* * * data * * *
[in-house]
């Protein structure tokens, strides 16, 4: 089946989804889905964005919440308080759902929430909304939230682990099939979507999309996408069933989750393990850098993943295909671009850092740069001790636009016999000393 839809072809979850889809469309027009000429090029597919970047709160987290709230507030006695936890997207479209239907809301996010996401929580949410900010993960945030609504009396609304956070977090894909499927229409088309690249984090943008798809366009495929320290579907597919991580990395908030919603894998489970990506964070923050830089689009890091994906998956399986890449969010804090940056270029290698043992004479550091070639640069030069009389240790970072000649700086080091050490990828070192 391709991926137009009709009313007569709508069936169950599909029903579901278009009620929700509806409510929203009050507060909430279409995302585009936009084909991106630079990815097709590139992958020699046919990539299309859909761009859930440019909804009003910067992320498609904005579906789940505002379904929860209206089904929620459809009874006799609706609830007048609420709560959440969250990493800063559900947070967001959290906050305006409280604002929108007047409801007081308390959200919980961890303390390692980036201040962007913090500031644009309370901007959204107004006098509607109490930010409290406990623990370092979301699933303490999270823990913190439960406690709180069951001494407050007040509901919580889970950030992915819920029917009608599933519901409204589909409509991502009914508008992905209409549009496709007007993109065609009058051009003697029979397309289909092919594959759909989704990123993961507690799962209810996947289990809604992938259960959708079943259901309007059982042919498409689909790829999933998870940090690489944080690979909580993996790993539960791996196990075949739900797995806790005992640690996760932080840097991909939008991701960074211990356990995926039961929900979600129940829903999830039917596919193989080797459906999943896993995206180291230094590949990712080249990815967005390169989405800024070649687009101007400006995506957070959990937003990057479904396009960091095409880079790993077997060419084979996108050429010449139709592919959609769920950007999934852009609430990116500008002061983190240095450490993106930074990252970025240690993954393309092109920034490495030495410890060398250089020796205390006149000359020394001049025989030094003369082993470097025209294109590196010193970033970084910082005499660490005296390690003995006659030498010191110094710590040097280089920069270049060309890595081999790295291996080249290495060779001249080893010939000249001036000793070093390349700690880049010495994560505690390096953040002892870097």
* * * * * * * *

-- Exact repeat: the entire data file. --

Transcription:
[in-house]
């Protein structure tokens, strides 16, 4: 089946989804889905964005919440308080759902929430909304939230682990099939979507999309996408069933989750393990850098993943295909671009850092740069001790636009016999000393 839809072809979850889809469309027009000429090029597919970047709160987290709230507030006695936890997207479209239907809301996010996401929580949410900010993960945030609504009396609304956070977090894909499927229409088309690249984090943008798809366009495929320290579907597919991580990395908030919603894998489970990506964070923050830089689009890091994906998956399986890449969010804090940056270029290698043992004479550091070639640069030069009389240790970072000649700086080091050490990828070192 391709991926137009009709009313007569709508069936169950599909029903579901278009009620929700509806409510929203009050507060909430279409995302585009936009084909991106630079990815097709590139992958020699046919990539299309859909761009859930440019909804009003910067992320498609904005579906789940505002379904929860209206089904929620459809009874006799609706609830007048609420709560959440969250990493800063559900947070967001959290906050305006409280604002929108007047409801007081308390959200919980961890303390390692980036201040962007913090500031644009309370901007959204107004006098509607109490930010409290406990623990370092979301699933303490999270823990913190439960406690709180069951001494407050007040509901919580889970950030992915819920029917009608599933519901409204589909409509991502009914508008992905209409549009496709007007993109065609009058051009003697029979397309289909092919594959759909989704990123993961507690799962209810996947289990809604992938259960959708079943259901309007059982042919498409689909790829999933998870940090690489944080690979909580993996790993539960791996196990075949739900797995806790005992640690996760932080840097991909939008991701960074211990356990995926039961929900979600129940829903999830039917596919193989080797459906999943896993995206180291230094590949990712080249990815967005390169989405800024070649687009101007400006995506957070959990937003990057479904396009960091095409880079790993077997060419084979996108050429010449139709592919959609769920950007999934852009609430990116500008002061983190240095450490993106930074990252970025240690993954393309092109920034490495030495410890060398250089020796205390006149000359020394001049025989030094003369082993470097025209294109590196010193970033970084910082005499660490005296390690003995006659030498010191110094710590040097280089920069270049060309890595081999790295291996080249290495060779001249080893010939000249001036000793070093390349700690880049010495994560505690390096953040002892870097």